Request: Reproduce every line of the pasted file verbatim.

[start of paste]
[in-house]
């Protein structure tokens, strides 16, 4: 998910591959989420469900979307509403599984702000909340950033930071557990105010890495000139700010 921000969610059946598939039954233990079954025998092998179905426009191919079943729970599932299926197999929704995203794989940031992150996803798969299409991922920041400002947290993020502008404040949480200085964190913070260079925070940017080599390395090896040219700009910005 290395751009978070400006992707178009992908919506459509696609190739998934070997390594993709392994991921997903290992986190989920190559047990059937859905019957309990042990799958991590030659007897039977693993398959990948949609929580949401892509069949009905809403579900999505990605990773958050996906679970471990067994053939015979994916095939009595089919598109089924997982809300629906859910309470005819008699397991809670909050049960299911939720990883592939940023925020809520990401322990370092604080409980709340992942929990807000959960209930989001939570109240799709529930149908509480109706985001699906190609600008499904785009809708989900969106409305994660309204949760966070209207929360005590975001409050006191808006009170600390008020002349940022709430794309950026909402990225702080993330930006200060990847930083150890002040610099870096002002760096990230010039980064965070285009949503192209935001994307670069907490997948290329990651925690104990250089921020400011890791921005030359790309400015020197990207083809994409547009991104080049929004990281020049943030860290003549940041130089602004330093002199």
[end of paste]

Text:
[in-house]
């Protein structure tokens, strides 16, 4: 998910591959989420469900979307509403599984702000909340950033930071557990105010890495000139700010 921000969610059946598939039954233990079954025998092998179905426009191919079943729970599932299926197999929704995203794989940031992150996803798969299409991922920041400002947290993020502008404040949480200085964190913070260079925070940017080599390395090896040219700009910005 290395751009978070400006992707178009992908919506459509696609190739998934070997390594993709392994991921997903290992986190989920190559047990059937859905019957309990042990799958991590030659007897039977693993398959990948949609929580949401892509069949009905809403579900999505990605990773958050996906679970471990067994053939015979994916095939009595089919598109089924997982809300629906859910309470005819008699397991809670909050049960299911939720990883592939940023925020809520990401322990370092604080409980709340992942929990807000959960209930989001939570109240799709529930149908509480109706985001699906190609600008499904785009809708989900969106409305994660309204949760966070209207929360005590975001409050006191808006009170600390008020002349940022709430794309950026909402990225702080993330930006200060990847930083150890002040610099870096002002760096990230010039980064965070285009949503192209935001994307670069907490997948290329990651925690104990250089921020400011890791921005030359790309400015020197990207083809994409547009991104080049929004990281020049943030860290003549940041130089602004330093002199």